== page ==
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  • Special Message

    NJASA Special Education Committee Chair Beth Buoro      

    NJASA Committee Reviews
    Special Education Code Changes

    The NJASA Special Education Committee has been working on an overall goal of taking a more active role in impacting policy at the state level and developing partnerships with key New Jersey Department of Education (NJDOE) representatives. 


    Testimony was given at a New Jersey Legislature Senate Education Committee meeting last summer with regard to the Special Education Committee’s work.  This meeting was attended by a wide range of stakeholders representing public and private special education schools, and parent advocacy groups.


    The Committee was pleased to have Dr. Peggy McDonald, NJDOE Director, Office of Special Education Programs (OSEP) attend its January 8th meeting this year. Dr. McDonald provided a comprehensive update on initiatives coming out of the OSEP in the following areas:

    ·         Achieve NJ and scoring parameters for special education teachers

    ·         Professional development (co-teaching, consultation models, general behavior strategies, and functional behavioral assessment/FBA)

    ·         Alignment of OSEP resources with Regional Achievement Centers

    ·         Legal assistance from OSEP

    ·         Least restrictive environment as an area of emphasis


    The Committee submitted a response to the New Jersey State Board of Education regarding the recommended code changes to Chapter 14/special education, indicating agreement with the following recommendations:

    N.J.A.C. 6A:14-2.9    Student Records – copyrighted documents

    N.J.A.C. 6A:14-3.5
        Determination of eligibility for special education and related services – provision of evaluation reports to parents five days prior to a meeting.

    N.J.A.C. 6A:14-3.6
        Determination of eligibility for speech-language services – provision of evaluation reports to parents five days prior to a meeting.

    N.J.A.C. 6A:14-3.8
        Re-evaluation – extending the timeline from 60 days to 90 days

    N.J.A.C. 6A:14-4.1
        General Requirements – repealing the requirement for job descriptions for classroom aides to be approved by the Department’s county offices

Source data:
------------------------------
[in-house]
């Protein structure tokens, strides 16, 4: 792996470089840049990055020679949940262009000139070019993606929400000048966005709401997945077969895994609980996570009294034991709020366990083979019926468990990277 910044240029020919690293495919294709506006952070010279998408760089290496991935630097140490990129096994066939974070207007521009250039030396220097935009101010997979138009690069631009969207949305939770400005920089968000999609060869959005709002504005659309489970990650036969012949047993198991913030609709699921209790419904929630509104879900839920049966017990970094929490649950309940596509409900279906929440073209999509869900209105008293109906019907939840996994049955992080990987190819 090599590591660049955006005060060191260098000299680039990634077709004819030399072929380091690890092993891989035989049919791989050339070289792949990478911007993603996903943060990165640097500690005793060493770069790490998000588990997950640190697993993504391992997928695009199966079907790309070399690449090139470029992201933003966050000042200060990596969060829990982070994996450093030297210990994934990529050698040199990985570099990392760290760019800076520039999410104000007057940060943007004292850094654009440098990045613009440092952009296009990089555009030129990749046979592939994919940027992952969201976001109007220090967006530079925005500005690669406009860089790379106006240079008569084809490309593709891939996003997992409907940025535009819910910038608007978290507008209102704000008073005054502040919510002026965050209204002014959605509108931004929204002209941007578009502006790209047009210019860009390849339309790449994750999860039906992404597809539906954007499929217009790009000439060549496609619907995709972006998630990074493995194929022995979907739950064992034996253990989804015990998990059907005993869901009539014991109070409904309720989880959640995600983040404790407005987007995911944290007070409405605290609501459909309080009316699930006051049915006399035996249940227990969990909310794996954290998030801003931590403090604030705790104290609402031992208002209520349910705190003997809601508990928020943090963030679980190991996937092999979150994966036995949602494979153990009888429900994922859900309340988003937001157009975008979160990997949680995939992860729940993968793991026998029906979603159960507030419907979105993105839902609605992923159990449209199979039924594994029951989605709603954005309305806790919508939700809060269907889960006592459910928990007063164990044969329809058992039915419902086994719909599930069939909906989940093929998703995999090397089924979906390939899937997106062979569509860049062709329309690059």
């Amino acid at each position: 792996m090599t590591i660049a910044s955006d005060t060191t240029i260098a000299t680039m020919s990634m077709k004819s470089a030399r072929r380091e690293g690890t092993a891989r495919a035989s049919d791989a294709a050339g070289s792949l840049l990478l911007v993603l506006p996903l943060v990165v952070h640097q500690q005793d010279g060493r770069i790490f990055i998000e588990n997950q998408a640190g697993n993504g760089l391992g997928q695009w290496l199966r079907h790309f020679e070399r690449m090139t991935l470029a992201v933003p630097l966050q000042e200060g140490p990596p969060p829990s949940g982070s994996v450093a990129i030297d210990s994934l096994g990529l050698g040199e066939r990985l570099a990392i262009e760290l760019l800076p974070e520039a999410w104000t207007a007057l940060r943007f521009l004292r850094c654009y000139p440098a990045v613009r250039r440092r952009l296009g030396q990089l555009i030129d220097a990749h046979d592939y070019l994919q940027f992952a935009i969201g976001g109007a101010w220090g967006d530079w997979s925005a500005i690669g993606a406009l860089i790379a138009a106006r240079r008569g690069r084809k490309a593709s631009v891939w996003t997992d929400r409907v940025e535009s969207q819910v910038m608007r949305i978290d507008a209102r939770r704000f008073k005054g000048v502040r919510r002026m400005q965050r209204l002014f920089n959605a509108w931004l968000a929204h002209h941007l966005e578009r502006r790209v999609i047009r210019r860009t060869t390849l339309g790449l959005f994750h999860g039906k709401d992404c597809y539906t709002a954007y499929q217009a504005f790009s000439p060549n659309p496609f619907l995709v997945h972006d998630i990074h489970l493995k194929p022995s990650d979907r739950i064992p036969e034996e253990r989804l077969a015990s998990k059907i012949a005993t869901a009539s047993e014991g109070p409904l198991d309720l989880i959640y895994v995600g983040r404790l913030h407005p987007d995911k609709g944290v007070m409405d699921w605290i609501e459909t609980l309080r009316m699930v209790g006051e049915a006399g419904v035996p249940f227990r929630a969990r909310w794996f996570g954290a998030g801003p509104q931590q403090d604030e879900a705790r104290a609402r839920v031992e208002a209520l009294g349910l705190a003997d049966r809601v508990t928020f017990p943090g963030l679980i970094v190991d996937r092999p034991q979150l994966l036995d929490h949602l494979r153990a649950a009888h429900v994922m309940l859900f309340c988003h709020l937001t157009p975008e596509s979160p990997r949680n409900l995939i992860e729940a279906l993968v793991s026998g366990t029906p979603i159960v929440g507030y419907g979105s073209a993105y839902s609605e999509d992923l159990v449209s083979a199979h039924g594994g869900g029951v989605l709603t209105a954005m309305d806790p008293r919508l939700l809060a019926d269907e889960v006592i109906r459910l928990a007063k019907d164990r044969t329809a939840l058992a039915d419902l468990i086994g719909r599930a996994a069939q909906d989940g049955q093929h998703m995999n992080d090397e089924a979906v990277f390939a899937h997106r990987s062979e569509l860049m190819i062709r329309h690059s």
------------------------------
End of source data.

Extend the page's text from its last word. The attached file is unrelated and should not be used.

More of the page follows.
N.J.A.C. 6A:14-4.7
        Program criteria – change class age range at the elementary level from three to four years

    N.J.A.C. 6A:14-4.9    Exceptions – setting a best-interest standard for exceptions to age ranges and group sizes, and replacing the current time period to allow more flexibility.  However, the statement regarding demonstration that the setting for the student is age appropriate should also address functional appropriateness.  

    The Committee response indicated disagreement with the following recommendations:

    N.J.A.C. 6A:14-3.2    Case Manager

    Allowing districts to assign teachers to serve as case managers would have negative impact on the relationships between families and schools.  Teachers do not possess the necessary levels of expertise or time in their daily schedule to effectively perform this crucial role.  Case managers are able to serve as a liaison between the parents and the teacher/school, and develop positive relationships with families.  Often times, potential costly due process proceedings are avoided through informal mediation between parents and case managers.  Additionally, due to the potential for a conflict of interest, the case manager assigned should not be in a supervisory role in the district, unless the individual is serving in a dual capacity as a member of the team (i.e. Supervisor/LDTC, Supervisor/Social Worker). 


    N.J.A.C. 6A:14-7.6    Provision of Programs

    Removing the requirement that all personnel serving students with disabilities in approved private schools for students with disabilities be highly qualified would have a negative impact on services to students.  Students with disabilities in New Jersey, whether placed in public or private schools, have the right to be taught by instructors who meet the state’s requirement as highly qualified.  Private schools should not operate under a separate set of standards with regard to teacher qualifications.


    The members are to be commended for their participation and hard work. Through their efforts, NJASA has been afforded additional opportunities to dialog with Department of Education representatives, and provide input on pertinent issues related to special education.  Feel free to contact NJASA Special Education Committee Chair Beth Buoro though NJASA if you have any questions or suggestions for future committee work.